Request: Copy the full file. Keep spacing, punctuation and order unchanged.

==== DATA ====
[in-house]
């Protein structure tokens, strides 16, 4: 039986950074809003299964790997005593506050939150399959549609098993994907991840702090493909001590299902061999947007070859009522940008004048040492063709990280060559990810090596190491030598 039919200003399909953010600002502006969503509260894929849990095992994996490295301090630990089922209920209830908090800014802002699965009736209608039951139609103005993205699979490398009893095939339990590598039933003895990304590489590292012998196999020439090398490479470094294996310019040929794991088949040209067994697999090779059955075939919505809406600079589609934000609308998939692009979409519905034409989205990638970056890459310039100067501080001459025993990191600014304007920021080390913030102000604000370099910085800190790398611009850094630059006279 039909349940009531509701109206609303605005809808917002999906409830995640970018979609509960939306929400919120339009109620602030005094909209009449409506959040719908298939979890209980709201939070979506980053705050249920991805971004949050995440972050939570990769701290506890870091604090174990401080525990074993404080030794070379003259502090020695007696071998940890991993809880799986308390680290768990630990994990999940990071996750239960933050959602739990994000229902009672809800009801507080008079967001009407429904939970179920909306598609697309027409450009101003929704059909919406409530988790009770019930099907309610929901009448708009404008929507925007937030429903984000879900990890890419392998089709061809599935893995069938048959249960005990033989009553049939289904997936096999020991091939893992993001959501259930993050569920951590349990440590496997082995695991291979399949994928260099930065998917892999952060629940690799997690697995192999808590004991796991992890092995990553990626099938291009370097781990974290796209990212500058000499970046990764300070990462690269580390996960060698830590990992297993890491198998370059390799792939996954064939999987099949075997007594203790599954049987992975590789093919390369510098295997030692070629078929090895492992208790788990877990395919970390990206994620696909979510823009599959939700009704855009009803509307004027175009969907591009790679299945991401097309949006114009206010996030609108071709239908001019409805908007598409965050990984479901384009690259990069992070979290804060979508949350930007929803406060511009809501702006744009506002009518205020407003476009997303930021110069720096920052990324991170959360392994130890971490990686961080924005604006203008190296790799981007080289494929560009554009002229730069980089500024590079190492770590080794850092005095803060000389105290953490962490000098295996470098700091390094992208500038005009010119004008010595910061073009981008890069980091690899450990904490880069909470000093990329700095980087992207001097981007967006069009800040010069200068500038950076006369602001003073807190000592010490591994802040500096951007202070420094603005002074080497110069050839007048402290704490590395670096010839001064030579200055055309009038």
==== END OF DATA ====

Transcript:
[in-house]
């Protein structure tokens, strides 16, 4: 039986950074809003299964790997005593506050939150399959549609098993994907991840702090493909001590299902061999947007070859009522940008004048040492063709990280060559990810090596190491030598 039919200003399909953010600002502006969503509260894929849990095992994996490295301090630990089922209920209830908090800014802002699965009736209608039951139609103005993205699979490398009893095939339990590598039933003895990304590489590292012998196999020439090398490479470094294996310019040929794991088949040209067994697999090779059955075939919505809406600079589609934000609308998939692009979409519905034409989205990638970056890459310039100067501080001459025993990191600014304007920021080390913030102000604000370099910085800190790398611009850094630059006279 039909349940009531509701109206609303605005809808917002999906409830995640970018979609509960939306929400919120339009109620602030005094909209009449409506959040719908298939979890209980709201939070979506980053705050249920991805971004949050995440972050939570990769701290506890870091604090174990401080525990074993404080030794070379003259502090020695007696071998940890991993809880799986308390680290768990630990994990999940990071996750239960933050959602739990994000229902009672809800009801507080008079967001009407429904939970179920909306598609697309027409450009101003929704059909919406409530988790009770019930099907309610929901009448708009404008929507925007937030429903984000879900990890890419392998089709061809599935893995069938048959249960005990033989009553049939289904997936096999020991091939893992993001959501259930993050569920951590349990440590496997082995695991291979399949994928260099930065998917892999952060629940690799997690697995192999808590004991796991992890092995990553990626099938291009370097781990974290796209990212500058000499970046990764300070990462690269580390996960060698830590990992297993890491198998370059390799792939996954064939999987099949075997007594203790599954049987992975590789093919390369510098295997030692070629078929090895492992208790788990877990395919970390990206994620696909979510823009599959939700009704855009009803509307004027175009969907591009790679299945991401097309949006114009206010996030609108071709239908001019409805908007598409965050990984479901384009690259990069992070979290804060979508949350930007929803406060511009809501702006744009506002009518205020407003476009997303930021110069720096920052990324991170959360392994130890971490990686961080924005604006203008190296790799981007080289494929560009554009002229730069980089500024590079190492770590080794850092005095803060000389105290953490962490000098295996470098700091390094992208500038005009010119004008010595910061073009981008890069980091690899450990904490880069909470000093990329700095980087992207001097981007967006069009800040010069200068500038950076006369602001003073807190000592010490591994802040500096951007202070420094603005002074080497110069050839007048402290704490590395670096010839001064030579200055055309009038």